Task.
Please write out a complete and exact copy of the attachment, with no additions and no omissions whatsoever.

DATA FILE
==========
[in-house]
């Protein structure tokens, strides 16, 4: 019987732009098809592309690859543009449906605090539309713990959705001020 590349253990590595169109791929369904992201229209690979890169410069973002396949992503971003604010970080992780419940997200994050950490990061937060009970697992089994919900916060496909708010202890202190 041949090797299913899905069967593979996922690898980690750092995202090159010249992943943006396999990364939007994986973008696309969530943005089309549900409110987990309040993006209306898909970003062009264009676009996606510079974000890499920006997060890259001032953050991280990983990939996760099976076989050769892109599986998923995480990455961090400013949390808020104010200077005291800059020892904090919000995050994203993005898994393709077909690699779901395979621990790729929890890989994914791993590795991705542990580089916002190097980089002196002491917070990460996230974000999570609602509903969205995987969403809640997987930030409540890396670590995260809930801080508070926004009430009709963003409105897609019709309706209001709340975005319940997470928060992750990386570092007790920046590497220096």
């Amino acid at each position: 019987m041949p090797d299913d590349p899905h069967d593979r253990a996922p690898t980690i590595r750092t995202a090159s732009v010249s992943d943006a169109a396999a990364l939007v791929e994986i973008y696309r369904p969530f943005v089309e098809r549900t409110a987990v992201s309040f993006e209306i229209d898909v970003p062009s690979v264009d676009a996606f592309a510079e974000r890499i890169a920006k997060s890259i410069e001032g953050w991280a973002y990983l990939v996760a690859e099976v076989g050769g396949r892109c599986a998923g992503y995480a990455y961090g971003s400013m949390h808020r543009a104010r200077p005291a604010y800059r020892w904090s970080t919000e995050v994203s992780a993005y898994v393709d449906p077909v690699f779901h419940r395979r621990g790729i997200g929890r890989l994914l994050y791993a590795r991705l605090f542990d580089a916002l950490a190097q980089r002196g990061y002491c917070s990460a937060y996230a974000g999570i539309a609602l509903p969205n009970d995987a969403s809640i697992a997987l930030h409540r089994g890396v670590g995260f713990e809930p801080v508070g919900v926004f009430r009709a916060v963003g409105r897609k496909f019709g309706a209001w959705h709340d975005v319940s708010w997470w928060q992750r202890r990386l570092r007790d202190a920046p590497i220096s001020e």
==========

[in-house]
């Protein structure tokens, strides 16, 4: 019987732009098809592309690859543009449906605090539309713990959705001020 590349253990590595169109791929369904992201229209690979890169410069973002396949992503971003604010970080992780419940997200994050950490990061937060009970697992089994919900916060496909708010202890202190 041949090797299913899905069967593979996922690898980690750092995202090159010249992943943006396999990364939007994986973008696309969530943005089309549900409110987990309040993006209306898909970003062009264009676009996606510079974000890499920006997060890259001032953050991280990983990939996760099976076989050769892109599986998923995480990455961090400013949390808020104010200077005291800059020892904090919000995050994203993005898994393709077909690699779901395979621990790729929890890989994914791993590795991705542990580089916002190097980089002196002491917070990460996230974000999570609602509903969205995987969403809640997987930030409540890396670590995260809930801080508070926004009430009709963003409105897609019709309706209001709340975005319940997470928060992750990386570092007790920046590497220096």
């Amino acid at each position: 019987m041949p090797d299913d590349p899905h069967d593979r253990a996922p690898t980690i590595r750092t995202a090159s732009v010249s992943d943006a169109a396999a990364l939007v791929e994986i973008y696309r369904p969530f943005v089309e098809r549900t409110a987990v992201s309040f993006e209306i229209d898909v970003p062009s690979v264009d676009a996606f592309a510079e974000r890499i890169a920006k997060s890259i410069e001032g953050w991280a973002y990983l990939v996760a690859e099976v076989g050769g396949r892109c599986a998923g992503y995480a990455y961090g971003s400013m949390h808020r543009a104010r200077p005291a604010y800059r020892w904090s970080t919000e995050v994203s992780a993005y898994v393709d449906p077909v690699f779901h419940r395979r621990g790729i997200g929890r890989l994914l994050y791993a590795r991705l605090f542990d580089a916002l950490a190097q980089r002196g990061y002491c917070s990460a937060y996230a974000g999570i539309a609602l509903p969205n009970d995987a969403s809640i697992a997987l930030h409540r089994g890396v670590g995260f713990e809930p801080v508070g919900v926004f009430r009709a916060v963003g409105r897609k496909f019709g309706a209001w959705h709340d975005v319940s708010w997470w928060q992750r202890r990386l570092r007790d202190a920046p590497i220096s001020e």